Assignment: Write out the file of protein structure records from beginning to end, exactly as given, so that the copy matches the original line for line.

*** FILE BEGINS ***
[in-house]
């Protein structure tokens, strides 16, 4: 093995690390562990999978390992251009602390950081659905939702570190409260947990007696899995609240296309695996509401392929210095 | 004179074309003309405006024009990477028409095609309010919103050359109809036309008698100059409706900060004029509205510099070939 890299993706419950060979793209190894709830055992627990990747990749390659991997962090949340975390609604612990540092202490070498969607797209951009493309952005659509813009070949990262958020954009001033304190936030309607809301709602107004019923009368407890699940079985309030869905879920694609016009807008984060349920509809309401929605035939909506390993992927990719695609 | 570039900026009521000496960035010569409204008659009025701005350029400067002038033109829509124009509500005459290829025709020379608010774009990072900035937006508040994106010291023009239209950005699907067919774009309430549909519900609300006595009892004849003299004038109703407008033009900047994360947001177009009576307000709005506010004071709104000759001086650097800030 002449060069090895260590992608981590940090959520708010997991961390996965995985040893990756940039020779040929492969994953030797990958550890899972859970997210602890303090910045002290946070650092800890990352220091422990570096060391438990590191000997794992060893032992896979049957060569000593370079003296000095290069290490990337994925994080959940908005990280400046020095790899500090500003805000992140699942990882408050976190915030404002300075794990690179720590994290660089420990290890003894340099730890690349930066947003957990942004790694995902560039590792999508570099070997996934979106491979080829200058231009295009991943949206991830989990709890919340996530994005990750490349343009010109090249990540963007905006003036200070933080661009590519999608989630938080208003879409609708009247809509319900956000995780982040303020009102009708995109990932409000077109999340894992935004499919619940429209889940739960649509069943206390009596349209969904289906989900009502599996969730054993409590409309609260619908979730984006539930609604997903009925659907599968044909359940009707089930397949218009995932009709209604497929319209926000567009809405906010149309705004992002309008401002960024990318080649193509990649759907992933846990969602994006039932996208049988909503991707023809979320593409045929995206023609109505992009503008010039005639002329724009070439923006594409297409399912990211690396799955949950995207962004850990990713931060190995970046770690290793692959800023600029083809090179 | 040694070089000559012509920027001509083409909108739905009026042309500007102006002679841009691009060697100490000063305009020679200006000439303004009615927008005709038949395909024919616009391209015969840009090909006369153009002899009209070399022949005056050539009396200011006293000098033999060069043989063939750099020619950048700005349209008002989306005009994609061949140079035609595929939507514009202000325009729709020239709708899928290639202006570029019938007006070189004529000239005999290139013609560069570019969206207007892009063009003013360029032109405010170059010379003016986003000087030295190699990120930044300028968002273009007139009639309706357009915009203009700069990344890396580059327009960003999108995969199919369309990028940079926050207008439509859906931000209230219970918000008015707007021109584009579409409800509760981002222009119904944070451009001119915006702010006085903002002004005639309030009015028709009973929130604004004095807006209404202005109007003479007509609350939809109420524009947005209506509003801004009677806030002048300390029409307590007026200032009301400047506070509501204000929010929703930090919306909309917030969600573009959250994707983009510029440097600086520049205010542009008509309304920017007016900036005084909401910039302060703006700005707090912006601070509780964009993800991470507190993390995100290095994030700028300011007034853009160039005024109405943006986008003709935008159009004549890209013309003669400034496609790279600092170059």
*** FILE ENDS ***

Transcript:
[in-house]
């Protein structure tokens, strides 16, 4: 093995690390562990999978390992251009602390950081659905939702570190409260947990007696899995609240296309695996509401392929210095 | 004179074309003309405006024009990477028409095609309010919103050359109809036309008698100059409706900060004029509205510099070939 890299993706419950060979793209190894709830055992627990990747990749390659991997962090949340975390609604612990540092202490070498969607797209951009493309952005659509813009070949990262958020954009001033304190936030309607809301709602107004019923009368407890699940079985309030869905879920694609016009807008984060349920509809309401929605035939909506390993992927990719695609 | 570039900026009521000496960035010569409204008659009025701005350029400067002038033109829509124009509500005459290829025709020379608010774009990072900035937006508040994106010291023009239209950005699907067919774009309430549909519900609300006595009892004849003299004038109703407008033009900047994360947001177009009576307000709005506010004071709104000759001086650097800030 002449060069090895260590992608981590940090959520708010997991961390996965995985040893990756940039020779040929492969994953030797990958550890899972859970997210602890303090910045002290946070650092800890990352220091422990570096060391438990590191000997794992060893032992896979049957060569000593370079003296000095290069290490990337994925994080959940908005990280400046020095790899500090500003805000992140699942990882408050976190915030404002300075794990690179720590994290660089420990290890003894340099730890690349930066947003957990942004790694995902560039590792999508570099070997996934979106491979080829200058231009295009991943949206991830989990709890919340996530994005990750490349343009010109090249990540963007905006003036200070933080661009590519999608989630938080208003879409609708009247809509319900956000995780982040303020009102009708995109990932409000077109999340894992935004499919619940429209889940739960649509069943206390009596349209969904289906989900009502599996969730054993409590409309609260619908979730984006539930609604997903009925659907599968044909359940009707089930397949218009995932009709209604497929319209926000567009809405906010149309705004992002309008401002960024990318080649193509990649759907992933846990969602994006039932996208049988909503991707023809979320593409045929995206023609109505992009503008010039005639002329724009070439923006594409297409399912990211690396799955949950995207962004850990990713931060190995970046770690290793692959800023600029083809090179 | 040694070089000559012509920027001509083409909108739905009026042309500007102006002679841009691009060697100490000063305009020679200006000439303004009615927008005709038949395909024919616009391209015969840009090909006369153009002899009209070399022949005056050539009396200011006293000098033999060069043989063939750099020619950048700005349209008002989306005009994609061949140079035609595929939507514009202000325009729709020239709708899928290639202006570029019938007006070189004529000239005999290139013609560069570019969206207007892009063009003013360029032109405010170059010379003016986003000087030295190699990120930044300028968002273009007139009639309706357009915009203009700069990344890396580059327009960003999108995969199919369309990028940079926050207008439509859906931000209230219970918000008015707007021109584009579409409800509760981002222009119904944070451009001119915006702010006085903002002004005639309030009015028709009973929130604004004095807006209404202005109007003479007509609350939809109420524009947005209506509003801004009677806030002048300390029409307590007026200032009301400047506070509501204000929010929703930090919306909309917030969600573009959250994707983009510029440097600086520049205010542009008509309304920017007016900036005084909401910039302060703006700005707090912006601070509780964009993800991470507190993390995100290095994030700028300011007034853009160039005024109405943006986008003709935008159009004549890209013309003669400034496609790279600092170059």